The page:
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The interplay between family and emigration from Romania


  • Cristina Elena Bradatan

    () (AAS/PAA Science and Technology Fellow of USAID, Office of Global Climate Change and Associate Professor of Sociology, Texas Tech University, Lub-bock, TX, USA.)


East European migration became a significant feature in the post 1990 Europe. Alt-hough migration based on family connections is the most frequently used form of legal entry into the European Union, and family structure influences (and it is influ-enced by) migration, in the European literature more attention has been paid to indi-vidual (labour) migration rather than family migration. This paper intends to be a re-view of studies on family migration from Romania. Through this study, ‘family migra-tion’ is used to understand not only the migration of the whole family unit but also migration of individuals within the context of family.

Suggested Citation

  • Cristina Elena Bradatan, 2014. "The interplay between family and emigration from Romania," Migration Letters, Transnational Press London, UK, vol. 11(3), pages 368-376, September.
  • Handle: RePEc:mig:journl:v:11:y:2014:i:3:p:368-376

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    References listed on IDEAS

    1. Mincer, Jacob, 1978. "Family Migration Decisions," Journal of Political Economy, University of Chicago Press, vol. 86(5), pages 749-773, October.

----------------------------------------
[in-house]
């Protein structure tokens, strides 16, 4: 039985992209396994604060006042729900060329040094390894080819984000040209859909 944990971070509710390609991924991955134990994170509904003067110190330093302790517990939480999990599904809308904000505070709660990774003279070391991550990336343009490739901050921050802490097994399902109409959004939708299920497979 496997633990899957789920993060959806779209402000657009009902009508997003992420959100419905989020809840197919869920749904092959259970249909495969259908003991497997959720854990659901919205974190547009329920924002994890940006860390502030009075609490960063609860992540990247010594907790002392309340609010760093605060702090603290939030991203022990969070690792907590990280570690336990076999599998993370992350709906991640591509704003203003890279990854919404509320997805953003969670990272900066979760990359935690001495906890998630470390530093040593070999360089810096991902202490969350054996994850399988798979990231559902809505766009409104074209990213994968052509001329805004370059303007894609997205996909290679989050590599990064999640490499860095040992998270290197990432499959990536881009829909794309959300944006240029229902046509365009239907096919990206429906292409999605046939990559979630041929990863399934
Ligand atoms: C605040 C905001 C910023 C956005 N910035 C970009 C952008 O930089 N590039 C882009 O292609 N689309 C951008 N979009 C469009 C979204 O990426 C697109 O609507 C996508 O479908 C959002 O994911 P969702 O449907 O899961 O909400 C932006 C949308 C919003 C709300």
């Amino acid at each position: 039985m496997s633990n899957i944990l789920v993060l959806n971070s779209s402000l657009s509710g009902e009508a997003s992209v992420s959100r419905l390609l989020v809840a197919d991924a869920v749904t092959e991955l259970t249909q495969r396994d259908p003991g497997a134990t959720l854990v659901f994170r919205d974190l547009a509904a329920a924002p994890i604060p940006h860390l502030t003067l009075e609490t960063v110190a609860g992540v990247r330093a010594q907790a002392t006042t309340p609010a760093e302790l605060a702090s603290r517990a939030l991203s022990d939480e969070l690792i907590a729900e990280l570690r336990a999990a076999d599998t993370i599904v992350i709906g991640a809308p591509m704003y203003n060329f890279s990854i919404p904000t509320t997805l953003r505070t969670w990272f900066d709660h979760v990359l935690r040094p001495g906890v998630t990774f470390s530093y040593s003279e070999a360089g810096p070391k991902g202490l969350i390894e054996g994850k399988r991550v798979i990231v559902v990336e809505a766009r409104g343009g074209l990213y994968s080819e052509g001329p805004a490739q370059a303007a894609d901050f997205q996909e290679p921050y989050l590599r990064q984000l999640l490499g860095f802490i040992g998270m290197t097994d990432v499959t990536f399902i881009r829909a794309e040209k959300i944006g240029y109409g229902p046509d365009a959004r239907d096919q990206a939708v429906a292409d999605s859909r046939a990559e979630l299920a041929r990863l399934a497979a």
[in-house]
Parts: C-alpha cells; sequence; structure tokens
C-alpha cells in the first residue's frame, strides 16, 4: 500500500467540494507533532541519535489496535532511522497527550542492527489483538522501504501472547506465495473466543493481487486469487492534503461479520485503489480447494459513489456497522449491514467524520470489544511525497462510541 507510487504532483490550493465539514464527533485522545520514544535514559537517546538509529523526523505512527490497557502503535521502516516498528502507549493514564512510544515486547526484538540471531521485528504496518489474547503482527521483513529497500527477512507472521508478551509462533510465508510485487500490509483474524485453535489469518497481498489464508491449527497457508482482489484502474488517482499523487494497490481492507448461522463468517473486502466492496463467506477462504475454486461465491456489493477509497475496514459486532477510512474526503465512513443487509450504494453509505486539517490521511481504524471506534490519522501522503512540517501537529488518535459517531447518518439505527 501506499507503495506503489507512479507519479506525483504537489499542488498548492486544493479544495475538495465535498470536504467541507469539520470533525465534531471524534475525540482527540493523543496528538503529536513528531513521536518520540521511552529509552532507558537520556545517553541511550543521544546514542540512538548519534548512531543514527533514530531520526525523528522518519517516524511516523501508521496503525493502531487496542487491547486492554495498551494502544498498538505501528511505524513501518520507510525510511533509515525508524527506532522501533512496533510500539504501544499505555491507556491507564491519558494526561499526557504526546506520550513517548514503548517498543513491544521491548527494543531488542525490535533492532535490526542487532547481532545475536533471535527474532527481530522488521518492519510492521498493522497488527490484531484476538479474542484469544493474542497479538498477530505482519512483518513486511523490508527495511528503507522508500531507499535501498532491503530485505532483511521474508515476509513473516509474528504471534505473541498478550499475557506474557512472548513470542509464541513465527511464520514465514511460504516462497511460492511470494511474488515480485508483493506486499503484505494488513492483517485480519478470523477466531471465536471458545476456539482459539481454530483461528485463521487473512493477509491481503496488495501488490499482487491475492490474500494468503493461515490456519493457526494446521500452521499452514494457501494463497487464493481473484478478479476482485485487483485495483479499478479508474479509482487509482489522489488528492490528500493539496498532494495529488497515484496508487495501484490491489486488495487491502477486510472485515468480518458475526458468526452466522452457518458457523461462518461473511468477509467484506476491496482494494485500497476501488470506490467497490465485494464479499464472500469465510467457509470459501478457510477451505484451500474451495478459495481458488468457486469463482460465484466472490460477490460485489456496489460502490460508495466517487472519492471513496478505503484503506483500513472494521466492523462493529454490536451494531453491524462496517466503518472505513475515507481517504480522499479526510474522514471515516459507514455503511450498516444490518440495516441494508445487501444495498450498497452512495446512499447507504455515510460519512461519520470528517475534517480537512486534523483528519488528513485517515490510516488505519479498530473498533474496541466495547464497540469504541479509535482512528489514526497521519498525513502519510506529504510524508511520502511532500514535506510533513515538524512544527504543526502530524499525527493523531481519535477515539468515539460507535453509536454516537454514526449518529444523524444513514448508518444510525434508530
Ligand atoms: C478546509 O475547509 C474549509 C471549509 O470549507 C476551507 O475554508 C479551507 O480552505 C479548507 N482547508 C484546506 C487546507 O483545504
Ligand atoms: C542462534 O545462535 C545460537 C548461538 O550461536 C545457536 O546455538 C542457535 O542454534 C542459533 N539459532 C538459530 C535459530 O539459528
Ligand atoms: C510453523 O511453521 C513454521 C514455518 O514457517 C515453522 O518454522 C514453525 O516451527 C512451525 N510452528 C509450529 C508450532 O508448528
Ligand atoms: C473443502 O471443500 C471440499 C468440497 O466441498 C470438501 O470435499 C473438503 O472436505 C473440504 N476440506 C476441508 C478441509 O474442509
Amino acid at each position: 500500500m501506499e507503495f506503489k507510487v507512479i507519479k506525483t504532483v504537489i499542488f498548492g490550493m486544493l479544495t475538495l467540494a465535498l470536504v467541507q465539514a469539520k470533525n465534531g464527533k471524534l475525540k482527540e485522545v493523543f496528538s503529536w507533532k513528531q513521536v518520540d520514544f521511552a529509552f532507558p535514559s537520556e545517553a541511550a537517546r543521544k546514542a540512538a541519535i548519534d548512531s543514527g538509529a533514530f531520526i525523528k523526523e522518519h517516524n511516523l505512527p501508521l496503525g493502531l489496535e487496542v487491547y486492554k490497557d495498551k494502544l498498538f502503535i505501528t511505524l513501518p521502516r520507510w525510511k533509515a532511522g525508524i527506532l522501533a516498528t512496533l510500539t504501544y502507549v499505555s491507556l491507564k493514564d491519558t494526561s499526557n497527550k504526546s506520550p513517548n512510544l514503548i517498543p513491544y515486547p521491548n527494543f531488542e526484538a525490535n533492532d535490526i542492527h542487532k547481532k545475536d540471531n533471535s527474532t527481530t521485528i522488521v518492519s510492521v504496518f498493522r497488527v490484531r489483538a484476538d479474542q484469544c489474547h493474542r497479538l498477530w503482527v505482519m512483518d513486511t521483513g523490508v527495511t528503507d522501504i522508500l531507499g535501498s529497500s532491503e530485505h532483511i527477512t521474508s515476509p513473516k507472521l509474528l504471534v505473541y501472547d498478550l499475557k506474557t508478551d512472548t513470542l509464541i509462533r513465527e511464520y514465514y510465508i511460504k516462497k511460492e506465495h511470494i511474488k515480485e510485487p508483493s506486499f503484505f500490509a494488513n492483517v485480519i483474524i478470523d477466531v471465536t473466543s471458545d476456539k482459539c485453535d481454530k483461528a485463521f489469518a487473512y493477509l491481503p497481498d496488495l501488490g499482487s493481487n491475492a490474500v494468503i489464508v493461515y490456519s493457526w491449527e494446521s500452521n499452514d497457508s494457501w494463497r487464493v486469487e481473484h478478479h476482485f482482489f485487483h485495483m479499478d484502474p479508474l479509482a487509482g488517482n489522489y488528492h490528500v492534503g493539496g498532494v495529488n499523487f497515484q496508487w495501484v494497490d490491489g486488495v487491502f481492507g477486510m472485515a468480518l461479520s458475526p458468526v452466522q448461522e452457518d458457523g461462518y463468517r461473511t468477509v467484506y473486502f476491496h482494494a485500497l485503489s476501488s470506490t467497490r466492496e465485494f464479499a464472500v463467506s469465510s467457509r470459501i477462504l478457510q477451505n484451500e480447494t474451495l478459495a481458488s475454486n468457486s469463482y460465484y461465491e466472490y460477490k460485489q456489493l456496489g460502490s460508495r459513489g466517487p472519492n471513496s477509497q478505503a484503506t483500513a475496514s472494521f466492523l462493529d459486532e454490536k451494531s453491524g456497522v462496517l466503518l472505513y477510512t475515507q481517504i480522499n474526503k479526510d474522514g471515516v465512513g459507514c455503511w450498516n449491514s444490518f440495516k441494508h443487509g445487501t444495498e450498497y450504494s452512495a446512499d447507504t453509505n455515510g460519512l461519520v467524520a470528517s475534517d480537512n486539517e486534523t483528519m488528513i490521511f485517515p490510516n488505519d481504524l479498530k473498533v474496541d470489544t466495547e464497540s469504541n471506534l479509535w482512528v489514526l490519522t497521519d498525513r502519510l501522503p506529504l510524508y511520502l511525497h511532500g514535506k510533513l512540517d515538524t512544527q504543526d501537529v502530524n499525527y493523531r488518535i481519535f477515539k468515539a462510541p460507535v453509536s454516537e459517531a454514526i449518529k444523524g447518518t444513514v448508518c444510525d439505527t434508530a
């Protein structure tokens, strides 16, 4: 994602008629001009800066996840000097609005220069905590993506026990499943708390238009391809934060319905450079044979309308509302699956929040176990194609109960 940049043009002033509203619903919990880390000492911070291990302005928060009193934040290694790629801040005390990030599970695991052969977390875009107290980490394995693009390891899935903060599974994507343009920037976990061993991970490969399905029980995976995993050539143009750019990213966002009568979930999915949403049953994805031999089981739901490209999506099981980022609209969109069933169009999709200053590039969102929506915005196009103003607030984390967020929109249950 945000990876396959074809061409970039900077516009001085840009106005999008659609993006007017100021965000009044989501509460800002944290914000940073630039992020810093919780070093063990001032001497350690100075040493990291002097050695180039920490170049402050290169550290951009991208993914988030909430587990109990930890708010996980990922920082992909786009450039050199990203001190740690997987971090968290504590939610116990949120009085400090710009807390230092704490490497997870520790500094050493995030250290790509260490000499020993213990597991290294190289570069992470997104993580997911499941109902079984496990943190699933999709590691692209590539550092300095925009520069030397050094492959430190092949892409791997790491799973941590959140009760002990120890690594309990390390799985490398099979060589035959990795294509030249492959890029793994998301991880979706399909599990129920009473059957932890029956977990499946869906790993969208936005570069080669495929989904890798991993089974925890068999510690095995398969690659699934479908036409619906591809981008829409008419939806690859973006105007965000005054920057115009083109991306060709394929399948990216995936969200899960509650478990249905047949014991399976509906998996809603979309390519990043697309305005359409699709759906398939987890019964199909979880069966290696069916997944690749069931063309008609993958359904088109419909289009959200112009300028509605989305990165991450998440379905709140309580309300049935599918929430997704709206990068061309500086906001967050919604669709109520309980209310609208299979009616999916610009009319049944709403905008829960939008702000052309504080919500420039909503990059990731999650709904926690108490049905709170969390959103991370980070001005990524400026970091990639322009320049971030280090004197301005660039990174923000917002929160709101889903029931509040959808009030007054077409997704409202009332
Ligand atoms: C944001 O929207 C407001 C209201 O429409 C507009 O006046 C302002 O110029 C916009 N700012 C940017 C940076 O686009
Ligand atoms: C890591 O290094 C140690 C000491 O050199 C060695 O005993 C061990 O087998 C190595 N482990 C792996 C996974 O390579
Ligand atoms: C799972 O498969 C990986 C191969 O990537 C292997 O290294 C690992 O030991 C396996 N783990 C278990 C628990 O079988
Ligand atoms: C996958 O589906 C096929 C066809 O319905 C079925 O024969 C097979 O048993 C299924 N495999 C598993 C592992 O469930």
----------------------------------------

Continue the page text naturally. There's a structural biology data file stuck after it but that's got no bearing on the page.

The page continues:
2. Paweł Kaczmarczyk & Marek Okólski, 2008. "Demographic and labour-market impacts of migration on Poland," Oxford Review of Economic Policy, Oxford University Press, vol. 24(3), pages 600-625, Autumn.
    3. Thomas Cooke & Paul Boyle & Kenneth Couch & Peteke Feijten, 2009. "A longitudinal analysis of family migration and the gender gap in earnings in the united states and great britain," Demography, Springer;Population Association of America (PAA), vol. 46(1), pages 147-167, February.
    4. Cristina E. Bradatan & Dumitru Sandu, 2012. "Before Crisis: Gender and Economic Outcomes of the Two Largest Immigrant Communities in Spain," International Migration Review, Wiley Blackwell, vol. 46(1), pages 221-243, March.
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    Migration; family; Eastern Europe; Romania; children;


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